Oregon signs driver’s license pact, becomes 13th US state to do so
Taiwan’s ongoing effort to sign mutual driver’s license recognition agreements with North America has been fruitful, resulting in 13 deals with U.S. states and six with Canadian provinces so far, a Ministry of Foreign Affairs (MOFA) official said yesterday.
Speaking during a regular news briefing, Christine Hsueh ( ), director general of MOFA’s Department of North American Affairs, said Taiwan has recently signed a driver’s license reciprocity agreement with Oregon that allows the citizens of the two sides to exchange their driver’s license for a local license without having to take a road test.
The signing of the agreement, which goes into effect Oct. 2, is aimed at making the lives of Taiwanese citizens living in Oregon more convenient and vice versa.
According to the agreement, Taiwanese citizens with legal residence in Oregon are allowed to get a local driver’s license by taking a written test and presenting their Taiwanese license and related documents.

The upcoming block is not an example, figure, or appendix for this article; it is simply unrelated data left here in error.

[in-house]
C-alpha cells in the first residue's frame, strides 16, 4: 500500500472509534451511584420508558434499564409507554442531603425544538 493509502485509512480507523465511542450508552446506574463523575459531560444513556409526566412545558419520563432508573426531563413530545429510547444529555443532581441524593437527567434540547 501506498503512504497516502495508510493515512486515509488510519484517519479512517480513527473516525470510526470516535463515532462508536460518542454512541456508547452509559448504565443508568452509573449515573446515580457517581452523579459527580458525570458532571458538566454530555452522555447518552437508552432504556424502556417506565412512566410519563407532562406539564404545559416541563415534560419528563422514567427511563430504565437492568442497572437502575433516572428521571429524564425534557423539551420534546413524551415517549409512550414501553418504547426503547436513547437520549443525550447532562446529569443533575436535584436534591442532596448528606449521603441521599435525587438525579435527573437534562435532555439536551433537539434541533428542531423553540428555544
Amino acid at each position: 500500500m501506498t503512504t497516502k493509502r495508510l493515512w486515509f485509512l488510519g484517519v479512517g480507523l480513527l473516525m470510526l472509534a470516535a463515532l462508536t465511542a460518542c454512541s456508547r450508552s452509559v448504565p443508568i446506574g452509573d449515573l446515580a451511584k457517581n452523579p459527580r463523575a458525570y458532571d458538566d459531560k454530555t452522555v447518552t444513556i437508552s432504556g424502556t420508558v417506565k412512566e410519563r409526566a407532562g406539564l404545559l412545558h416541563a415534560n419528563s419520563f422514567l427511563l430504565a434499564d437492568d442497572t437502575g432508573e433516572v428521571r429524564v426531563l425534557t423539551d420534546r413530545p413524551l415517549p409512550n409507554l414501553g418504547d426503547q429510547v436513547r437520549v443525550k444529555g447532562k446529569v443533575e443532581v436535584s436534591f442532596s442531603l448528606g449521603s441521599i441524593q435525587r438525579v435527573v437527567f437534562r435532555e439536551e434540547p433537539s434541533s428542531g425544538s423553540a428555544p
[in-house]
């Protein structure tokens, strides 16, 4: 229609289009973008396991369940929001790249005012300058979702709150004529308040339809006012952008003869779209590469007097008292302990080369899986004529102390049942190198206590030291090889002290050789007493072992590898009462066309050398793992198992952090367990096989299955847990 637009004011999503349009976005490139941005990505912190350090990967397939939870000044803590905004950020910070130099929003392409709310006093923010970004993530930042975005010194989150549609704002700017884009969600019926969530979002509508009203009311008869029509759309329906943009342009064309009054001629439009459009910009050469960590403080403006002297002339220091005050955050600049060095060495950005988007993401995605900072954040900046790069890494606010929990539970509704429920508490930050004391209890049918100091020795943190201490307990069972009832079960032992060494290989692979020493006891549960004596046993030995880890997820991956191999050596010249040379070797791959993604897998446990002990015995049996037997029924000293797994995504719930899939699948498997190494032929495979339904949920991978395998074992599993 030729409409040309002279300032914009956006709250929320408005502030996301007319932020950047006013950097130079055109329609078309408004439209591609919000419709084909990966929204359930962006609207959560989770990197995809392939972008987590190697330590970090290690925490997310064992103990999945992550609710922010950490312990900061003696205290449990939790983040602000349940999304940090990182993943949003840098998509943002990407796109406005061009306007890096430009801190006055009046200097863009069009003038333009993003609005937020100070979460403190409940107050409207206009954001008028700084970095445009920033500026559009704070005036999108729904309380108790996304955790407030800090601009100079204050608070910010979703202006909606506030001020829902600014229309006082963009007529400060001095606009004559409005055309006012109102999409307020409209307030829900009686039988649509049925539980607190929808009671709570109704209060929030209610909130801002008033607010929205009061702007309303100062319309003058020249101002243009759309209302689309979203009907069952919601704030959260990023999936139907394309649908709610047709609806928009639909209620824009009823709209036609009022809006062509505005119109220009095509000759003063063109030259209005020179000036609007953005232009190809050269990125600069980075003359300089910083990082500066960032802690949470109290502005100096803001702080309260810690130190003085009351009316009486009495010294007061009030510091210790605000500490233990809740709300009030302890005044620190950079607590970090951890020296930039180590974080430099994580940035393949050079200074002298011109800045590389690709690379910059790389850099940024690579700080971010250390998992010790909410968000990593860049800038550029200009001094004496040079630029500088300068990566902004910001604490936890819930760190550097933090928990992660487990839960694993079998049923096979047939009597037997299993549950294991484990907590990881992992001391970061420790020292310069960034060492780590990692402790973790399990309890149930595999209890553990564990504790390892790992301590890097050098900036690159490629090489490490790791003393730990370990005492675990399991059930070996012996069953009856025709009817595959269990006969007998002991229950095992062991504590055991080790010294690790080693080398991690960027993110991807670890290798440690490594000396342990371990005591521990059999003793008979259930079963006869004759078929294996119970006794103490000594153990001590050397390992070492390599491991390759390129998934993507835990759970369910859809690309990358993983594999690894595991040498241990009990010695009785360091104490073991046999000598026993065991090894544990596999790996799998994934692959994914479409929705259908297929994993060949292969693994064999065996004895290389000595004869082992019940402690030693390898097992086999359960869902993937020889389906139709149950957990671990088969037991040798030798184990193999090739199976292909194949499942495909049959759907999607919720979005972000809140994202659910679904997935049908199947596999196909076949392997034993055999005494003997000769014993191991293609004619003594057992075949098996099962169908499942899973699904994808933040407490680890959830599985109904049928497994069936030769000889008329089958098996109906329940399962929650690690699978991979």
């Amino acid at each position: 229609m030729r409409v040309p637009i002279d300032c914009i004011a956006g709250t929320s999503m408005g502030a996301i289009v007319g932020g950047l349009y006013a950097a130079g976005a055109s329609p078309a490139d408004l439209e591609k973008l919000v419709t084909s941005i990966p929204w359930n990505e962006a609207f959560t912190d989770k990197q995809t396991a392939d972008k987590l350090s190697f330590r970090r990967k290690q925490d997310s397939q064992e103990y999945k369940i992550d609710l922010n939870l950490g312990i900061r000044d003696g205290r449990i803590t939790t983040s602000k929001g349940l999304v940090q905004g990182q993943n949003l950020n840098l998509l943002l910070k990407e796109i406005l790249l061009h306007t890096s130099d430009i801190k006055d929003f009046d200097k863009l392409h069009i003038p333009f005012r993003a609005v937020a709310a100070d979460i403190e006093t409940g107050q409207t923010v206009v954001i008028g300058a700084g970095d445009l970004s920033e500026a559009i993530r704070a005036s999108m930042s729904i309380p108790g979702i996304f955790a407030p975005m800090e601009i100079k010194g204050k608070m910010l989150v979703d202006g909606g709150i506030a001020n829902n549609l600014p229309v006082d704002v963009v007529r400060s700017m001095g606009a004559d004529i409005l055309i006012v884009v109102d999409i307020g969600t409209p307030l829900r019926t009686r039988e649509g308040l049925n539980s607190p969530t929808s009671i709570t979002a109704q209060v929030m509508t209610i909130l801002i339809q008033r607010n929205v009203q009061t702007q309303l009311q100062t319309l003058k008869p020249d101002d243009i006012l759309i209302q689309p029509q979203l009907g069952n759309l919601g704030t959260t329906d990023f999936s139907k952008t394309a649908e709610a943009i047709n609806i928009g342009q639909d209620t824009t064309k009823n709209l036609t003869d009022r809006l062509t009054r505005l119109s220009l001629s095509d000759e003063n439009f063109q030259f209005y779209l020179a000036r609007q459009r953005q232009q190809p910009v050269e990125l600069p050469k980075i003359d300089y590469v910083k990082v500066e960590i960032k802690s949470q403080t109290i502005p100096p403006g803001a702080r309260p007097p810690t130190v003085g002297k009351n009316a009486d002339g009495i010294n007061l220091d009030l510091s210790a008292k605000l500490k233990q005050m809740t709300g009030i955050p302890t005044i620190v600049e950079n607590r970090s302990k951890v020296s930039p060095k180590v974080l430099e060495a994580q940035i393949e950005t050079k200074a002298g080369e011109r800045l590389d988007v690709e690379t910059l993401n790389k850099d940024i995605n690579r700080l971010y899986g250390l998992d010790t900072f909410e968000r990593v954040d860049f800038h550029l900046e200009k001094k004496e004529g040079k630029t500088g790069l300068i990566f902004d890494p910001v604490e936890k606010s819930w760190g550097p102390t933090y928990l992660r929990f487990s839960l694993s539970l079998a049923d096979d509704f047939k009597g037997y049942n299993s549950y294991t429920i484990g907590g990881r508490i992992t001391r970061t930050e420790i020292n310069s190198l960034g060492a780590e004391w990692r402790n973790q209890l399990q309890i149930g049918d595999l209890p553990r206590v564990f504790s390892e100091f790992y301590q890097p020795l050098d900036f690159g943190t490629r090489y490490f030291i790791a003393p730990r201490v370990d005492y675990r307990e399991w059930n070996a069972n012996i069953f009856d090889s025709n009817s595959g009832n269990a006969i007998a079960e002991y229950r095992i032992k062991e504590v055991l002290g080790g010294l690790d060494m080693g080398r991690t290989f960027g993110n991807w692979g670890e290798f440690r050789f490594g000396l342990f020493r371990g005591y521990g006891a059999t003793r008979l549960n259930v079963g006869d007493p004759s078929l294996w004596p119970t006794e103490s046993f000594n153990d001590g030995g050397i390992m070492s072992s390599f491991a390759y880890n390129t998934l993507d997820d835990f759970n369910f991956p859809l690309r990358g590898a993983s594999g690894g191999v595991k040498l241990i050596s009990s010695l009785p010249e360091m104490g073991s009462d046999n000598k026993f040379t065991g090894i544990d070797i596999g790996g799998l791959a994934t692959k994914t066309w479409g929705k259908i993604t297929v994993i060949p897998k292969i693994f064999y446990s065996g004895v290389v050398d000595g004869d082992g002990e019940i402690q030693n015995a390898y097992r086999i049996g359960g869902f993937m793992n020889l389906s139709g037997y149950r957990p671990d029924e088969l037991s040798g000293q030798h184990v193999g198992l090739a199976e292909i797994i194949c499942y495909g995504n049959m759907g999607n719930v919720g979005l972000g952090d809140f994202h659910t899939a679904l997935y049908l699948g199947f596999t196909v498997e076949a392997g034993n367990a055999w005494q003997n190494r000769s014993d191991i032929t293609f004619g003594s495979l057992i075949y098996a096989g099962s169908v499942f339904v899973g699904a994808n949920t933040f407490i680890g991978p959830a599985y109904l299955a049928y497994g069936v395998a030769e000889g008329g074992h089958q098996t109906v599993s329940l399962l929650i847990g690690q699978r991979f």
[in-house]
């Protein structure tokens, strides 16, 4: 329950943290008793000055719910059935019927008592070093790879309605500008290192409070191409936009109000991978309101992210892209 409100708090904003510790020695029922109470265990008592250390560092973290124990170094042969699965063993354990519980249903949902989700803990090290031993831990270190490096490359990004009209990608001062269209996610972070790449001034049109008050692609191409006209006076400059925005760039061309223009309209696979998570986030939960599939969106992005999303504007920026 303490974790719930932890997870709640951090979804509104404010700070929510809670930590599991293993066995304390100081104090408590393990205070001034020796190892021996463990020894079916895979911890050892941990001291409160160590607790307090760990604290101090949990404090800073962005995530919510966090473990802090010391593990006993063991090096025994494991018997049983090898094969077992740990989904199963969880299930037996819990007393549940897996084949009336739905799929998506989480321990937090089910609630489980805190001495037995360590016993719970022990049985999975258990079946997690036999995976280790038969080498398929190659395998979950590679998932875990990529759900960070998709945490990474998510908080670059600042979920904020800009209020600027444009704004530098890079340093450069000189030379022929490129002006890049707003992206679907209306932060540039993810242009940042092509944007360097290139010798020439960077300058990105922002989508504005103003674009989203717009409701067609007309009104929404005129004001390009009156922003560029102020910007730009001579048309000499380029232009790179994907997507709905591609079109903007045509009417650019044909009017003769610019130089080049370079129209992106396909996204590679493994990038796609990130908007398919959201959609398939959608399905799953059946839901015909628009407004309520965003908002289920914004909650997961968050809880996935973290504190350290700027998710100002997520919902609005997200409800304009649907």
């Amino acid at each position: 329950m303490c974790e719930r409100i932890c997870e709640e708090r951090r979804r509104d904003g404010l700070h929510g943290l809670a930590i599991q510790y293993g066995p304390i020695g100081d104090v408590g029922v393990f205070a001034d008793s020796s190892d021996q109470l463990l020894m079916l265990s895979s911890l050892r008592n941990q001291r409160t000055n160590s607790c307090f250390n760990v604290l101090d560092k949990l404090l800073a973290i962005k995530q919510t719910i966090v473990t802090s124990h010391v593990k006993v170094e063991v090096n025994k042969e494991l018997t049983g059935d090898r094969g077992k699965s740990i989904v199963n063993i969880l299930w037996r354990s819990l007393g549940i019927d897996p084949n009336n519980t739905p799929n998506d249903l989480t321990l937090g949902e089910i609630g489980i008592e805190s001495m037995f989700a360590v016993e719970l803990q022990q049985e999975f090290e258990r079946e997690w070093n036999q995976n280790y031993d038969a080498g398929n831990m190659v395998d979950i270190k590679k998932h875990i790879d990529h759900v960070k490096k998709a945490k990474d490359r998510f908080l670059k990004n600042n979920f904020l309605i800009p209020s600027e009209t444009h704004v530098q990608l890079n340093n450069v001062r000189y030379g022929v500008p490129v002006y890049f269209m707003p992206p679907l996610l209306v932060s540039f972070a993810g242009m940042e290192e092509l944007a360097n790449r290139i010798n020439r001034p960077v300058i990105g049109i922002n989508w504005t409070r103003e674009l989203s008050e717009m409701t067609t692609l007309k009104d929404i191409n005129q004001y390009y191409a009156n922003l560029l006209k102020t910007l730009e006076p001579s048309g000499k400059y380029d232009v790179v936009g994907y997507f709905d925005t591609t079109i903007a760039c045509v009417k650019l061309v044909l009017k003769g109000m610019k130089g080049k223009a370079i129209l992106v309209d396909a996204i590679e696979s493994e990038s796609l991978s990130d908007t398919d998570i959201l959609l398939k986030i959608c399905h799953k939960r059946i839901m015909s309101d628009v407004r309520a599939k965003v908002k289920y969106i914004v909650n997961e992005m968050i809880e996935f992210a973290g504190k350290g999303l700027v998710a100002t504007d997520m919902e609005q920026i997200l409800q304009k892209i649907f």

Likewise, Oregon citizens with more than one year’s legal permission to reside in Taiwan can enjoy reciprocal treatment, she noted.
The latest agreement makes Or- egon the 13th U.S. state to sign such a deal with Taiwan, Hsueh noted.
Taiwan has so far signed such deals with Maryland, Idaho, Florida, Arkansas, Oklahoma, Texas, Delaware, Washington, Mississippi, South Carolina, West Virginia and Arizona, she said.
Oregon and Idaho will require Taiwanese nationals to take a written test, but Taiwanese nationals will be able to apply for a local driver’s license without undergoing road and written tests in the other 11 U.S. states, the MOFA said.
Meanwhile, Taiwan has signed similar agreements with six Canadian provinces, namely Quebec, Manitoba, New Brunswick, Prince Edward Island, Alberta and British Columbia.
“So far more than 4,000 Taiwanese nationals have taken advantage of these agreements,” she said.
The MOFA official said the ministry is working to sign more such pacts with other U.S. states and provinces in Canada to facilitate Taiwanese travel in North America, Hsieh noted.
For more details on how to apply for driver’s licenses in North America, check the following Chineselanguage MOFA webpage at http:// www. mofa. gov. tw/ NewsNodept. aspx?n=385B24BE186E90CF&sms =FF40572369107C6E
Christine Hsueh ( ), director general of MOFA’s Department of North American Affairs, speaks to media during a regular news briefing in Taipei, yesterday.